When Finn takes the guys to Burt’s spacious and thriving auto shop, they jump into “Greased Lightning” so seamlessly that it charts a new uncanny valley. I’m not talking about the sanitized lyrics, which mercifully sidestep another Rocky Horror situation. Instead of, say, an instrumental lead-in cuing Rachel for a stage performance or Quinn suddenly breaking into a fantasy sequence, this uncanny valley lies halfway between the diegetic and musical realities. It’s awkward. Some of the fault lies with Ryder, who’s a little tepid getting into the number, as a high schooler might be. But the more entrenched issue is that Glee can be so exhaustingly literal. I guess I should just be happy “There Are Worse Things I Could Do” isn’t preceded by a missed period.
Sure, the boys dance their way into the film’s fantasy garage, and “Look At Me, I’m Sandra Dee” is sung by the episode’s second of four Rizzos, and it’s pleasant enough to see the characters in new but familiar parts. But the musical numbers that are the whole point of this excuse for a new album live or die by their imagination. “Look At Me, I’m Sandra Dee” makes a lot more sense as a metaphor for Kitty’s feelings about Marley than it does as an actual sleepover aided and abetted by the upperclassmen and the once and future Rizzo Unique. Don’t even get me started on the not-even-laughably considered weight-gaining plotline that exists solely for Marley to get her groove back in the reprise.
It doesn’t help that the new class is still so thin. I don’t envy the task of juggling familiar faces with this season’s failures to launch, and I’m certainly not complaining about seeing Santana on the regular. But it seems like a problem to introduce Ryder Lynn one week, cast him as Danny Zuko the next, and ask us to care about some romantic entanglement of his while all the established plots fight for attention. On the other hand, decentralizing Danny and Sandy is a pretty Glee thing to do.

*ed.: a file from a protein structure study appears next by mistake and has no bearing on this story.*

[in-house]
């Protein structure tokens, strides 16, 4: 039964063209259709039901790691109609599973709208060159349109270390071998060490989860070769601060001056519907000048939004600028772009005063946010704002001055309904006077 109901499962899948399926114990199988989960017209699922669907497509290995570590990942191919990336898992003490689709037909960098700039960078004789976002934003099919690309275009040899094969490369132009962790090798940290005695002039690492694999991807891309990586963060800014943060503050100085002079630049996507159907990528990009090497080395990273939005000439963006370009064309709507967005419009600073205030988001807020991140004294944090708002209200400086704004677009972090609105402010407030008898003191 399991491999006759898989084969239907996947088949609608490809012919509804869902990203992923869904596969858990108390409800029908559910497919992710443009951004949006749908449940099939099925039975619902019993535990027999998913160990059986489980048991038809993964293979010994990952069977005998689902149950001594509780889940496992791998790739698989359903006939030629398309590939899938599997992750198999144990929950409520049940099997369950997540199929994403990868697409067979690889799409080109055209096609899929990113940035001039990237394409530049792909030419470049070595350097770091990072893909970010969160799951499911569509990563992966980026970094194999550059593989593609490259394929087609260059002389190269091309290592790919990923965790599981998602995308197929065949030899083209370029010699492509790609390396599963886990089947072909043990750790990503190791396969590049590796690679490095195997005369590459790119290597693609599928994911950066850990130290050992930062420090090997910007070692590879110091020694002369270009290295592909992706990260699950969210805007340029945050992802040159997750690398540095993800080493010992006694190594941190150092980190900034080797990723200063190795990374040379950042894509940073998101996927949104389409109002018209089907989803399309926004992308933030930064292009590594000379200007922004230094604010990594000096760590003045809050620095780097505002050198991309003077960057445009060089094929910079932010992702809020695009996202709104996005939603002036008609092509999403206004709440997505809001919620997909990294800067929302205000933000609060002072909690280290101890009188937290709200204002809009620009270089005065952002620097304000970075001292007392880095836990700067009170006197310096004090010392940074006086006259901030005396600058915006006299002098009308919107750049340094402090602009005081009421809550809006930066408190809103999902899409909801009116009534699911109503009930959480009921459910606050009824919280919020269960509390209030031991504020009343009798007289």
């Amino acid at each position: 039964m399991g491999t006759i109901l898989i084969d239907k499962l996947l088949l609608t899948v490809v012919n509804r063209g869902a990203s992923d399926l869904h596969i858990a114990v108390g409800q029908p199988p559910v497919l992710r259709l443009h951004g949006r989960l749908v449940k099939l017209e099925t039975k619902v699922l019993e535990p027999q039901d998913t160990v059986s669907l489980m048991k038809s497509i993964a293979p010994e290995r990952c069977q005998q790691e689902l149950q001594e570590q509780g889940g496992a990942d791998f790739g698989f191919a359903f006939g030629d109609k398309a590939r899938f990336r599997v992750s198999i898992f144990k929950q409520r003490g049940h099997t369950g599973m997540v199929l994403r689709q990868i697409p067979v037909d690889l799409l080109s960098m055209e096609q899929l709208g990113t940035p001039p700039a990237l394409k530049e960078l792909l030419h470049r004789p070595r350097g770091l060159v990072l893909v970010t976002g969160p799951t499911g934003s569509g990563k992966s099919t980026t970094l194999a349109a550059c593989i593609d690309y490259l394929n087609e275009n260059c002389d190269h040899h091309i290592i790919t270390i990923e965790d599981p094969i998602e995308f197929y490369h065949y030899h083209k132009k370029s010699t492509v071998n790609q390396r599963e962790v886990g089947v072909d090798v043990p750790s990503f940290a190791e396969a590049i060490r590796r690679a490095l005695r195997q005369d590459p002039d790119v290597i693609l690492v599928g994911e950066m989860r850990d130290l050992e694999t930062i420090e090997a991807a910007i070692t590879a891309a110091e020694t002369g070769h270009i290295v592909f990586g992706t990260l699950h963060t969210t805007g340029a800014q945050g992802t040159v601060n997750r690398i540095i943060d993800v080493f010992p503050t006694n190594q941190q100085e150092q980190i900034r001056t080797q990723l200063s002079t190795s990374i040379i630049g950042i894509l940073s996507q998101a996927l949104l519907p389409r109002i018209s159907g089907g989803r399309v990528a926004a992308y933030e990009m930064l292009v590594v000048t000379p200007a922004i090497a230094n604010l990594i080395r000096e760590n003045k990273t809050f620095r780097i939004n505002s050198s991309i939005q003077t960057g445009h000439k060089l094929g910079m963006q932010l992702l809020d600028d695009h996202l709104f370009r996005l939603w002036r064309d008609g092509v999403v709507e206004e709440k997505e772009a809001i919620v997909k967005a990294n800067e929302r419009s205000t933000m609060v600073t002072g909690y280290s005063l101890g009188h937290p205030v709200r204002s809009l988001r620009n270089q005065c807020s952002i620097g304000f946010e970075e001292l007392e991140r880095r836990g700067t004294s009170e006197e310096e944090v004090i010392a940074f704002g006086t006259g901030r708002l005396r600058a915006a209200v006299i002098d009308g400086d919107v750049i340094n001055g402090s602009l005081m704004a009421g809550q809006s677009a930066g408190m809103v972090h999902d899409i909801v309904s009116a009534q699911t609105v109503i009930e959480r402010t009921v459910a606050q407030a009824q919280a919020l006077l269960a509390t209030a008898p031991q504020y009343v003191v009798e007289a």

Speaking of the oldies, Glee is unsurprisingly nailing the experience of returning to high school after graduating. When Mercedes talks about taking classes at UCLA, it’s like seeing a high-school friend, having to imagine her college experience as opposed to seeing NYADA with our own eyes. And hearing about Puck—behaving exactly like Puck—is the perfect little taste of nostalgia (and presumably a promise to catch up with him in the future). Then there’s the other side: After watching the four-way awkward-off among Rachel, Finn, Kurt, and Blaine, I discovered that your face can stick like that. Not only do none of the couples from “The Break Up” even hint at reconciliation, but they all dig their heels in harder. Finn sees Rachel crying over Brody, Kurt reiterates the broken trust between him and Blaine, and Santana tries to do the mature thing and resists getting back together with Brittany. These scenes are essential considering the habit of television in general—and Glee in particular—to renege on plot developments, especially breakups. “The Break Up” is stronger than a backstage reunion. But Mike isn’t giving up on Tina, who gets the still rare opportunity to have the spotlight for a few minutes, so maybe love is not dead.